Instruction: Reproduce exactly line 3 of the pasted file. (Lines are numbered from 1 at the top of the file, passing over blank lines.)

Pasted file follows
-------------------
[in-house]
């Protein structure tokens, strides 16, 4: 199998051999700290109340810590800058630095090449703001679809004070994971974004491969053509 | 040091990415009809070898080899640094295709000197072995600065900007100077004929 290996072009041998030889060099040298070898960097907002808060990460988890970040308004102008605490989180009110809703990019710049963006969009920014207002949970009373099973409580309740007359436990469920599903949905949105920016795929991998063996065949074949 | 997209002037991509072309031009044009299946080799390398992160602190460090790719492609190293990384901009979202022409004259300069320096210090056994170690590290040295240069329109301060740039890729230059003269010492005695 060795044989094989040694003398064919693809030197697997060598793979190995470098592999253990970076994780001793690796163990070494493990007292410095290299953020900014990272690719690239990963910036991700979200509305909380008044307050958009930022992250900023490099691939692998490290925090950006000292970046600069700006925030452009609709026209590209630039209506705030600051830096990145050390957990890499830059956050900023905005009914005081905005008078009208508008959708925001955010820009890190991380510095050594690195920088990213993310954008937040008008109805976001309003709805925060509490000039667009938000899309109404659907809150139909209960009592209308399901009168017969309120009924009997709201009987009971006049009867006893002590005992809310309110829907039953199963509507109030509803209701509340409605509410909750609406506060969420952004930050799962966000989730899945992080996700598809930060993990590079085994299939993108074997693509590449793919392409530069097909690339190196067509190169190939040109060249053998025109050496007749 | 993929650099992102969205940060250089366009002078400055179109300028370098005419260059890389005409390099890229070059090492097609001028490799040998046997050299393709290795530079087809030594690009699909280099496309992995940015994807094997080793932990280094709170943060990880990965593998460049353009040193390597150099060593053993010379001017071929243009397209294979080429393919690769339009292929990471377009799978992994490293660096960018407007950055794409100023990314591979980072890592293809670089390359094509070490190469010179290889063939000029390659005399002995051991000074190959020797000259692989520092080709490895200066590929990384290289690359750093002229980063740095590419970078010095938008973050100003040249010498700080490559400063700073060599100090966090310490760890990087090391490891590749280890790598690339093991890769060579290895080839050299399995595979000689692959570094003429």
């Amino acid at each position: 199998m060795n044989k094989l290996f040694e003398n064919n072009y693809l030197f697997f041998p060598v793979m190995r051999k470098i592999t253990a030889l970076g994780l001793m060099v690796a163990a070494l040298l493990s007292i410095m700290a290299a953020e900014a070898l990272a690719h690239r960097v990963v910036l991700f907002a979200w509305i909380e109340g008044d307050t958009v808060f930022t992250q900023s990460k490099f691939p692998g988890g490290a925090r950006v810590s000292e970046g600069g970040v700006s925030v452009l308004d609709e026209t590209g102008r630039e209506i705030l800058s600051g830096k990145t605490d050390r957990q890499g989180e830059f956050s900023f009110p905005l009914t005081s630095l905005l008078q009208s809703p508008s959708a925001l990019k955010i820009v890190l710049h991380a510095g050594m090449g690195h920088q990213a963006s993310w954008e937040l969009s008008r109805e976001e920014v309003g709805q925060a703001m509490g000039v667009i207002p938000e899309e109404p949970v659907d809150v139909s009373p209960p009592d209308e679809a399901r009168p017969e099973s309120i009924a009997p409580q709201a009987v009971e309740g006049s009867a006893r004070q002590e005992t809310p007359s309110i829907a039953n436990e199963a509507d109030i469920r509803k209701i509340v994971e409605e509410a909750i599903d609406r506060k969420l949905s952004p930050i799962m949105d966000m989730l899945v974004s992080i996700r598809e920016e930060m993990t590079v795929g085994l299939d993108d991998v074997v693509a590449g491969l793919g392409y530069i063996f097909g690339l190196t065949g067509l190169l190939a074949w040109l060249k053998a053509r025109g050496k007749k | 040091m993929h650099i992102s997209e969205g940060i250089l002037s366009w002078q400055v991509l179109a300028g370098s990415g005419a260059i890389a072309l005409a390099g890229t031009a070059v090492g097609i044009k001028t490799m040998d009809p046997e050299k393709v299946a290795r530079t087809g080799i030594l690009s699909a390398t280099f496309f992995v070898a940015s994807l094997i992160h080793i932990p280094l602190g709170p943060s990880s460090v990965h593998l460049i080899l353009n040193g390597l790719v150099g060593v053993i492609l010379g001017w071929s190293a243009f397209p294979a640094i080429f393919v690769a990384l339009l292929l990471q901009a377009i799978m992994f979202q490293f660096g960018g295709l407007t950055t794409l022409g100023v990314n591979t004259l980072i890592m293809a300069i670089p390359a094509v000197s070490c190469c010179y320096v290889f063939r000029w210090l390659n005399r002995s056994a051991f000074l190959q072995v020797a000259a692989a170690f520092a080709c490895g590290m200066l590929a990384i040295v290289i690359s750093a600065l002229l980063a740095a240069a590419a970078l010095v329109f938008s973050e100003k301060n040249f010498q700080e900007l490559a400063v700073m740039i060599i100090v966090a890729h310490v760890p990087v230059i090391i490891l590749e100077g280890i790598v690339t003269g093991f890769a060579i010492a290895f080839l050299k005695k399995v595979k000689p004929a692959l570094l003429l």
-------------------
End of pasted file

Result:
């Amino acid at each position: 199998m060795n044989k094989l290996f040694e003398n064919n072009y693809l030197f697997f041998p060598v793979m190995r051999k470098i592999t253990a030889l970076g994780l001793m060099v690796a163990a070494l040298l493990s007292i410095m700290a290299a953020e900014a070898l990272a690719h690239r960097v990963v910036l991700f907002a979200w509305i909380e109340g008044d307050t958009v808060f930022t992250q900023s990460k490099f691939p692998g988890g490290a925090r950006v810590s000292e970046g600069g970040v700006s925030v452009l308004d609709e026209t590209g102008r630039e209506i705030l800058s600051g830096k990145t605490d050390r957990q890499g989180e830059f956050s900023f009110p905005l009914t005081s630095l905005l008078q009208s809703p508008s959708a925001l990019k955010i820009v890190l710049h991380a510095g050594m090449g690195h920088q990213a963006s993310w954008e937040l969009s008008r109805e976001e920014v309003g709805q925060a703001m509490g000039v667009i207002p938000e899309e109404p949970v659907d809150v139909s009373p209960p009592d209308e679809a399901r009168p017969e099973s309120i009924a009997p409580q709201a009987v009971e309740g006049s009867a006893r004070q002590e005992t809310p007359s309110i829907a039953n436990e199963a509507d109030i469920r509803k209701i509340v994971e409605e509410a909750i599903d609406r506060k969420l949905s952004p930050i799962m949105d966000m989730l899945v974004s992080i996700r598809e920016e930060m993990t590079v795929g085994l299939d993108d991998v074997v693509a590449g491969l793919g392409y530069i063996f097909g690339l190196t065949g067509l190169l190939a074949w040109l060249k053998a053509r025109g050496k007749k | 040091m993929h650099i992102s997209e969205g940060i250089l002037s366009w002078q400055v991509l179109a300028g370098s990415g005419a260059i890389a072309l005409a390099g890229t031009a070059v090492g097609i044009k001028t490799m040998d009809p046997e050299k393709v299946a290795r530079t087809g080799i030594l690009s699909a390398t280099f496309f992995v070898a940015s994807l094997i992160h080793i932990p280094l602190g709170p943060s990880s460090v990965h593998l460049i080899l353009n040193g390597l790719v150099g060593v053993i492609l010379g001017w071929s190293a243009f397209p294979a640094i080429f393919v690769a990384l339009l292929l990471q901009a377009i799978m992994f979202q490293f660096g960018g295709l407007t950055t794409l022409g100023v990314n591979t004259l980072i890592m293809a300069i670089p390359a094509v000197s070490c190469c010179y320096v290889f063939r000029w210090l390659n005399r002995s056994a051991f000074l190959q072995v020797a000259a692989a170690f520092a080709c490895g590290m200066l590929a990384i040295v290289i690359s750093a600065l002229l980063a740095a240069a590419a970078l010095v329109f938008s973050e100003k301060n040249f010498q700080e900007l490559a400063v700073m740039i060599i100090v966090a890729h310490v760890p990087v230059i090391i490891l590749e100077g280890i790598v690339t003269g093991f890769a060579i010492a290895f080839l050299k005695k399995v595979k000689p004929a692959l570094l003429l």